Follow by Email

Welcome

A daily record of what I'm thinking about what I'm reading

To read about movies and TV shows I'm watching, visit my other blog: Elliot's Watching

Thursday, November 13, 2014

Seven weeks and a day (would have been a good title for McEwan's novel)

Started Ian McEwan's The Children Act - helpfully, he includes a quote explaining the act, a piece of British law that establishes that decisions in family court will be made in the best interest of the child (how novel) - and, though it's a little slow out of the gate it looks to be a pretty intelligent and thought-provoking novel Central character is a 60ish (but still beautiful, as a colleague remarks) family-court judge in London, sitting a lone and drinking heavily while working on some decisions; we soon learn that her husband, an academic (of course) has told her he wants to have an affair with a 20-something in his office or department - he's 60+ and will never have another chance, blah blah blah, but he still loves his wife and doesn't want to end the (childless) marriage. He wants it all, in other words. I his defense, he notes and she concurs that they have had ext for months (7 weeks and a day, he says - which she notes sounds like a sentence). Of course what anyone but a shit would do would be to discuss this problem and maybe get some couples therapy and try to save the marriage, but he seems like a shit. She of course suggests none of this, either, and tells him if he has the affair (which she suspects as would anyone that it's already under way - and you have to suspect that the 20something wants her claws into this guy and his $, right?) she will give him the boot. This rather tawdry and familiar marriage plot is enriched by discussion of several cases the judge has presided over or is working on: one of conjoined twins, one of whom cannot survive for more than a few months and will kill them both when he dies - should doctors be allowed to separate the two to save the life of one, over parental objection? The other: two young girls in struck orthodox Jewish family, parents separate and the mother wants them in a more secular environment, to which the father objects - what's in the best interest of the children? Though it seems obvious to side with the more secular mother, is that the right choice or just the one we would make? Remains to be seen how well McEwan uses these "case histories" - will he develop these two into full subplots, or will there be many to illuminate or parallel or even undercut various elements of the main plot? Hope he doesn't have too many such case histories, as the narration of same feels summative and dutiful rther than engaged and dramatic. He's done his research, though.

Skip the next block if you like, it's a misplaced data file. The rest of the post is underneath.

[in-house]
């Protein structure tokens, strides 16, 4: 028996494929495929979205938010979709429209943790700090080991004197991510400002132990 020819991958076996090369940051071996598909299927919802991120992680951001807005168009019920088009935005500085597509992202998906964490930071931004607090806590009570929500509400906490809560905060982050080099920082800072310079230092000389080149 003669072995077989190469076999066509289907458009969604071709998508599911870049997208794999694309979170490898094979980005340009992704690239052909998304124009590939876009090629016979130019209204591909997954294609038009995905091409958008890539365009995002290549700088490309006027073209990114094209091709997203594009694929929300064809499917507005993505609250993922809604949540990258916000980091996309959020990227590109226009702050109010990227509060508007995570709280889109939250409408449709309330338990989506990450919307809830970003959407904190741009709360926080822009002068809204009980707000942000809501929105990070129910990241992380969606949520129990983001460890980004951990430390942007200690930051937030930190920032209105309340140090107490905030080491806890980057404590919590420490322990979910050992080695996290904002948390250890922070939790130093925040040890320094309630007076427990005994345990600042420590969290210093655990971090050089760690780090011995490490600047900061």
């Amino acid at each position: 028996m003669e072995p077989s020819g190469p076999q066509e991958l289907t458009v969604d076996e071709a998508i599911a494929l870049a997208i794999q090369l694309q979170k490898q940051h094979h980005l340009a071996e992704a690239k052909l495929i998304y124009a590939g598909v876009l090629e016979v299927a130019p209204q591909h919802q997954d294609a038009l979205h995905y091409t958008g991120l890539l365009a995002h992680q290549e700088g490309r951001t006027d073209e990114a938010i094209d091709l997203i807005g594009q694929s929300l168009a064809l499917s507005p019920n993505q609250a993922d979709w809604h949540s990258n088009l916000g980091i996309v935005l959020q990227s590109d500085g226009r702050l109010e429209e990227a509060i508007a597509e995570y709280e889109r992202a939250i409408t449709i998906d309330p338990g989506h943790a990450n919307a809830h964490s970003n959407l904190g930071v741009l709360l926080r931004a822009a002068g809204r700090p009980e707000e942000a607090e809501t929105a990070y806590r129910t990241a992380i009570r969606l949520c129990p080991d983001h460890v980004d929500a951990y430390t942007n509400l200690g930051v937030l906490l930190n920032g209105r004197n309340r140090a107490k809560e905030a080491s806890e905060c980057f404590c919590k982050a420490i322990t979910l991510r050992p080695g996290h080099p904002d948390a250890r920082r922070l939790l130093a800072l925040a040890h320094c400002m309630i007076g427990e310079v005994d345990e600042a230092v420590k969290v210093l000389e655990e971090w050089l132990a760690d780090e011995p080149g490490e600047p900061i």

No comments:

Post a Comment